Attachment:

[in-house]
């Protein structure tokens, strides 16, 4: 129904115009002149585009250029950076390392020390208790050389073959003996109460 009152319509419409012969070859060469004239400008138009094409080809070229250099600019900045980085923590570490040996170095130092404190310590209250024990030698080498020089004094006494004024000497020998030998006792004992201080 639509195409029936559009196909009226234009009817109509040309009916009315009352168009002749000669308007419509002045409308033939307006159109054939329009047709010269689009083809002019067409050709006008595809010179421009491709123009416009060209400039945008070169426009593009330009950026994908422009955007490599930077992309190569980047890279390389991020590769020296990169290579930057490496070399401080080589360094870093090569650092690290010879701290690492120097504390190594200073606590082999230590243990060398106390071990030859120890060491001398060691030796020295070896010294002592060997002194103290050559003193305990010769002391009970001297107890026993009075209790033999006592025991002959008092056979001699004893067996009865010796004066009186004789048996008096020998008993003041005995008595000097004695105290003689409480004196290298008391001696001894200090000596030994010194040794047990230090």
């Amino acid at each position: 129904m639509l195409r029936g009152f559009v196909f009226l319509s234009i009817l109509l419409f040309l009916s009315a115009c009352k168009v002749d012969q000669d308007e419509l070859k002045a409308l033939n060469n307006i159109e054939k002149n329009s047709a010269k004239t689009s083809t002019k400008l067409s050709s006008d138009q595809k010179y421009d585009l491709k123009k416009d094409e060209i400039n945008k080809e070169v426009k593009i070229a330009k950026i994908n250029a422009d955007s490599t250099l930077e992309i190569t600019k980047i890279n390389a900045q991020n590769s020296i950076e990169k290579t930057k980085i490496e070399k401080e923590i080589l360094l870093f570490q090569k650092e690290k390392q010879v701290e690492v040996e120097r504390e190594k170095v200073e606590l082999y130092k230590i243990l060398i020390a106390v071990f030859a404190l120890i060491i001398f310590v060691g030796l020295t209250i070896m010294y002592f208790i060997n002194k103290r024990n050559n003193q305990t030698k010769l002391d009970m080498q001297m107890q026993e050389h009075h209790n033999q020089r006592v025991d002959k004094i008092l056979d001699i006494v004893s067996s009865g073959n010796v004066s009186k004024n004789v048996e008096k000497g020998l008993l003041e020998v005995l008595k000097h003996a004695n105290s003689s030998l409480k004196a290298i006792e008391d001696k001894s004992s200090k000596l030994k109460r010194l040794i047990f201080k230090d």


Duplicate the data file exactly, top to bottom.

[in-house]
């Protein structure tokens, strides 16, 4: 129904115009002149585009250029950076390392020390208790050389073959003996109460 009152319509419409012969070859060469004239400008138009094409080809070229250099600019900045980085923590570490040996170095130092404190310590209250024990030698080498020089004094006494004024000497020998030998006792004992201080 639509195409029936559009196909009226234009009817109509040309009916009315009352168009002749000669308007419509002045409308033939307006159109054939329009047709010269689009083809002019067409050709006008595809010179421009491709123009416009060209400039945008070169426009593009330009950026994908422009955007490599930077992309190569980047890279390389991020590769020296990169290579930057490496070399401080080589360094870093090569650092690290010879701290690492120097504390190594200073606590082999230590243990060398106390071990030859120890060491001398060691030796020295070896010294002592060997002194103290050559003193305990010769002391009970001297107890026993009075209790033999006592025991002959008092056979001699004893067996009865010796004066009186004789048996008096020998008993003041005995008595000097004695105290003689409480004196290298008391001696001894200090000596030994010194040794047990230090």
């Amino acid at each position: 129904m639509l195409r029936g009152f559009v196909f009226l319509s234009i009817l109509l419409f040309l009916s009315a115009c009352k168009v002749d012969q000669d308007e419509l070859k002045a409308l033939n060469n307006i159109e054939k002149n329009s047709a010269k004239t689009s083809t002019k400008l067409s050709s006008d138009q595809k010179y421009d585009l491709k123009k416009d094409e060209i400039n945008k080809e070169v426009k593009i070229a330009k950026i994908n250029a422009d955007s490599t250099l930077e992309i190569t600019k980047i890279n390389a900045q991020n590769s020296i950076e990169k290579t930057k980085i490496e070399k401080e923590i080589l360094l870093f570490q090569k650092e690290k390392q010879v701290e690492v040996e120097r504390e190594k170095v200073e606590l082999y130092k230590i243990l060398i020390a106390v071990f030859a404190l120890i060491i001398f310590v060691g030796l020295t209250i070896m010294y002592f208790i060997n002194k103290r024990n050559n003193q305990t030698k010769l002391d009970m080498q001297m107890q026993e050389h009075h209790n033999q020089r006592v025991d002959k004094i008092l056979d001699i006494v004893s067996s009865g073959n010796v004066s009186k004024n004789v048996e008096k000497g020998l008993l003041e020998v005995l008595k000097h003996a004695n105290s003689s030998l409480k004196a290298i006792e008391d001696k001894s004992s200090k000596l030994k109460r010194l040794i047990f201080k230090d």